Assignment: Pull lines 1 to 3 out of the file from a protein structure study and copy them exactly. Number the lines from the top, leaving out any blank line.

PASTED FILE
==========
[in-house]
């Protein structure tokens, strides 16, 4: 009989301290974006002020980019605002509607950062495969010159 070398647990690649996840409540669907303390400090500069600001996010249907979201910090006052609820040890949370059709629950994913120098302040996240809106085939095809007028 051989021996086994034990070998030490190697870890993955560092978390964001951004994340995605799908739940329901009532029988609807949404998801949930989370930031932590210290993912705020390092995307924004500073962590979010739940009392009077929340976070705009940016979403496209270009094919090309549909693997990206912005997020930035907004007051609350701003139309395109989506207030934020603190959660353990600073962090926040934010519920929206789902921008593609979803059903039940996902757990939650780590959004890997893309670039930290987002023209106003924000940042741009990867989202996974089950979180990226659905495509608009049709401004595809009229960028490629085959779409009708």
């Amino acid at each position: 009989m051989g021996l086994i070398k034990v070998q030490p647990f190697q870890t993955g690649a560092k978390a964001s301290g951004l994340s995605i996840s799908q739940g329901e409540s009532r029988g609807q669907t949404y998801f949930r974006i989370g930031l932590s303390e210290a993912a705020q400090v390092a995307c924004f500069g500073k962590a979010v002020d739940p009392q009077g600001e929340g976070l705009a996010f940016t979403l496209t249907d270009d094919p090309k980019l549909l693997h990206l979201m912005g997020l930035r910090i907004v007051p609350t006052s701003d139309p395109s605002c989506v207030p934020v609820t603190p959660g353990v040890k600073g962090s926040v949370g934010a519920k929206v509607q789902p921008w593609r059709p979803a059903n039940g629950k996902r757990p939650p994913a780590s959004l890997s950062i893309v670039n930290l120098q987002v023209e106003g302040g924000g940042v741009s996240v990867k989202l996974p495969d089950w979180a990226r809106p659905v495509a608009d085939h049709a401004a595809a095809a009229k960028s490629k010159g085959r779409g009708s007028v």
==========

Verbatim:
[in-house]
């Protein structure tokens, strides 16, 4: 009989301290974006002020980019605002509607950062495969010159 070398647990690649996840409540669907303390400090500069600001996010249907979201910090006052609820040890949370059709629950994913120098302040996240809106085939095809007028 051989021996086994034990070998030490190697870890993955560092978390964001951004994340995605799908739940329901009532029988609807949404998801949930989370930031932590210290993912705020390092995307924004500073962590979010739940009392009077929340976070705009940016979403496209270009094919090309549909693997990206912005997020930035907004007051609350701003139309395109989506207030934020603190959660353990600073962090926040934010519920929206789902921008593609979803059903039940996902757990939650780590959004890997893309670039930290987002023209106003924000940042741009990867989202996974089950979180990226659905495509608009049709401004595809009229960028490629085959779409009708």
């Amino acid at each position: 009989m051989g021996l086994i070398k034990v070998q030490p647990f190697q870890t993955g690649a560092k978390a964001s301290g951004l994340s995605i996840s799908q739940g329901e409540s009532r029988g609807q669907t949404y998801f949930r974006i989370g930031l932590s303390e210290a993912a705020q400090v390092a995307c924004f500069g500073k962590a979010v002020d739940p009392q009077g600001e929340g976070l705009a996010f940016t979403l496209t249907d270009d094919p090309k980019l549909l693997h990206l979201m912005g997020l930035r910090i907004v007051p609350t006052s701003d139309p395109s605002c989506v207030p934020v609820t603190p959660g353990v040890k600073g962090s926040v949370g934010a519920k929206v509607q789902p921008w593609r059709p979803a059903n039940g629950k996902r757990p939650p994913a780590s959004l890997s950062i893309v670039n930290l120098q987002v023209e106003g302040g924000g940042v741009s996240v990867k989202l996974p495969d089950w979180a990226r809106p659905v495509a608009d085939h049709a401004a595809a095809a009229k960028s490629k010159g085959r779409g009708s007028v």